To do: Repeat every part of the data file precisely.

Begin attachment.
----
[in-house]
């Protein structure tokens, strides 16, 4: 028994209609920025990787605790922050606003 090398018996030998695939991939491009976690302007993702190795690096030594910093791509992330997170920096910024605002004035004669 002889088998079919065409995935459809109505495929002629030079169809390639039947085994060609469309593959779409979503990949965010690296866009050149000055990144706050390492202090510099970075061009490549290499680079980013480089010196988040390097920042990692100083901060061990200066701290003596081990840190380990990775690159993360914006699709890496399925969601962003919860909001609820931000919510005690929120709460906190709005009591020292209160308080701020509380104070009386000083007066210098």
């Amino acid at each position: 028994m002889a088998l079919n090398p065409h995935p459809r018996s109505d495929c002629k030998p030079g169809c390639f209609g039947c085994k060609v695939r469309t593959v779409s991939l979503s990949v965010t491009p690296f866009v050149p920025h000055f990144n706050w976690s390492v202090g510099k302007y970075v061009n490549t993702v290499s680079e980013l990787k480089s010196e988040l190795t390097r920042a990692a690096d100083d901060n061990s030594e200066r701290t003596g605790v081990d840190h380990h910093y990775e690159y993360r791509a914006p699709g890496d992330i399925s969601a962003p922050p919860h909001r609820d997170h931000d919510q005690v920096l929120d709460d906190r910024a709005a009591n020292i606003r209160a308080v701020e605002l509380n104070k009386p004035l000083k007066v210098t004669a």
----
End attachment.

[in-house]
């Protein structure tokens, strides 16, 4: 028994209609920025990787605790922050606003 090398018996030998695939991939491009976690302007993702190795690096030594910093791509992330997170920096910024605002004035004669 002889088998079919065409995935459809109505495929002629030079169809390639039947085994060609469309593959779409979503990949965010690296866009050149000055990144706050390492202090510099970075061009490549290499680079980013480089010196988040390097920042990692100083901060061990200066701290003596081990840190380990990775690159993360914006699709890496399925969601962003919860909001609820931000919510005690929120709460906190709005009591020292209160308080701020509380104070009386000083007066210098």
């Amino acid at each position: 028994m002889a088998l079919n090398p065409h995935p459809r018996s109505d495929c002629k030998p030079g169809c390639f209609g039947c085994k060609v695939r469309t593959v779409s991939l979503s990949v965010t491009p690296f866009v050149p920025h000055f990144n706050w976690s390492v202090g510099k302007y970075v061009n490549t993702v290499s680079e980013l990787k480089s010196e988040l190795t390097r920042a990692a690096d100083d901060n061990s030594e200066r701290t003596g605790v081990d840190h380990h910093y990775e690159y993360r791509a914006p699709g890496d992330i399925s969601a962003p922050p919860h909001r609820d997170h931000d919510q005690v920096l929120d709460d906190r910024a709005a009591n020292i606003r209160a308080v701020e605002l509380n104070k009386p004035l000083k007066v210098t004669a």